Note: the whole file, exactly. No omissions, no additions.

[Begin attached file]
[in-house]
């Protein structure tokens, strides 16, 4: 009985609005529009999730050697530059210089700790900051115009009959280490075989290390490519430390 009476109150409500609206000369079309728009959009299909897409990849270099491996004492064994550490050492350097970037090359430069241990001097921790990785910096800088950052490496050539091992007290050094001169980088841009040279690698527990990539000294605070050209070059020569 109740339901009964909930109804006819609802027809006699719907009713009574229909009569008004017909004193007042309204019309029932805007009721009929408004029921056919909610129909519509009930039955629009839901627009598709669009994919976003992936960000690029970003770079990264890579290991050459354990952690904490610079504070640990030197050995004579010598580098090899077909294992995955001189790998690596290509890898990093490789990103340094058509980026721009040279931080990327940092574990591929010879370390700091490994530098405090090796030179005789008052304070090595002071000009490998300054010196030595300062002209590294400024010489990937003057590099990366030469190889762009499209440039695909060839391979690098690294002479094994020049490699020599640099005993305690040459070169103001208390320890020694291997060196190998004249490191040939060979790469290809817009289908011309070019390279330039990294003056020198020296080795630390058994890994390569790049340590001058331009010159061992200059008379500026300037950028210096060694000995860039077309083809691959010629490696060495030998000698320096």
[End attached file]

[in-house]
């Protein structure tokens, strides 16, 4: 009985609005529009999730050697530059210089700790900051115009009959280490075989290390490519430390 009476109150409500609206000369079309728009959009299909897409990849270099491996004492064994550490050492350097970037090359430069241990001097921790990785910096800088950052490496050539091992007290050094001169980088841009040279690698527990990539000294605070050209070059020569 109740339901009964909930109804006819609802027809006699719907009713009574229909009569008004017909004193007042309204019309029932805007009721009929408004029921056919909610129909519509009930039955629009839901627009598709669009994919976003992936960000690029970003770079990264890579290991050459354990952690904490610079504070640990030197050995004579010598580098090899077909294992995955001189790998690596290509890898990093490789990103340094058509980026721009040279931080990327940092574990591929010879370390700091490994530098405090090796030179005789008052304070090595002071000009490998300054010196030595300062002209590294400024010489990937003057590099990366030469190889762009499209440039695909060839391979690098690294002479094994020049490699020599640099005993305690040459070169103001208390320890020694291997060196190998004249490191040939060979790469290809817009289908011309070019390279330039990294003056020198020296080795630390058994890994390569790049340590001058331009010159061992200059008379500026300037950028210096060694000995860039077309083809691959010629490696060495030998000698320096």